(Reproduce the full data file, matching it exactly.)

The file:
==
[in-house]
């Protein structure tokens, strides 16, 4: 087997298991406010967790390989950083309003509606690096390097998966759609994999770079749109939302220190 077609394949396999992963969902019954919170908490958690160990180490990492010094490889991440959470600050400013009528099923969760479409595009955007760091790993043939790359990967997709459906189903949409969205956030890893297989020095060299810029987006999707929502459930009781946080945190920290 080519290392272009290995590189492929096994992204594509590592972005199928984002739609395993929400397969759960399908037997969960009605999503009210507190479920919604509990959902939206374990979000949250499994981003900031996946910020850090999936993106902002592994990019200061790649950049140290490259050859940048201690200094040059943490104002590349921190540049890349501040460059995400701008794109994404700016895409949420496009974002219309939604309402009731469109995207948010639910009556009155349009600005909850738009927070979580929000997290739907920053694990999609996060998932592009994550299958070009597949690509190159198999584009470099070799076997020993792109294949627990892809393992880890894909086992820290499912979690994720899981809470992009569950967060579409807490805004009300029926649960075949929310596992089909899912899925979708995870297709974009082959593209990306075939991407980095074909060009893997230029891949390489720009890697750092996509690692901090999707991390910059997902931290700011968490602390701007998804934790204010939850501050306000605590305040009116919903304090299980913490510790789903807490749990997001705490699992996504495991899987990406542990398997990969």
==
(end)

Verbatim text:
[in-house]
């Protein structure tokens, strides 16, 4: 087997298991406010967790390989950083309003509606690096390097998966759609994999770079749109939302220190 077609394949396999992963969902019954919170908490958690160990180490990492010094490889991440959470600050400013009528099923969760479409595009955007760091790993043939790359990967997709459906189903949409969205956030890893297989020095060299810029987006999707929502459930009781946080945190920290 080519290392272009290995590189492929096994992204594509590592972005199928984002739609395993929400397969759960399908037997969960009605999503009210507190479920919604509990959902939206374990979000949250499994981003900031996946910020850090999936993106902002592994990019200061790649950049140290490259050859940048201690200094040059943490104002590349921190540049890349501040460059995400701008794109994404700016895409949420496009974002219309939604309402009731469109995207948010639910009556009155349009600005909850738009927070979580929000997290739907920053694990999609996060998932592009994550299958070009597949690509190159198999584009470099070799076997020993792109294949627990892809393992880890894909086992820290499912979690994720899981809470992009569950967060579409807490805004009300029926649960075949929310596992089909899912899925979708995870297709974009082959593209990306075939991407980095074909060009893997230029891949390489720009890697750092996509690692901090999707991390910059997902931290700011968490602390701007998804934790204010939850501050306000605590305040009116919903304090299980913490510790789903807490749990997001705490699992996504495991899987990406542990398997990969």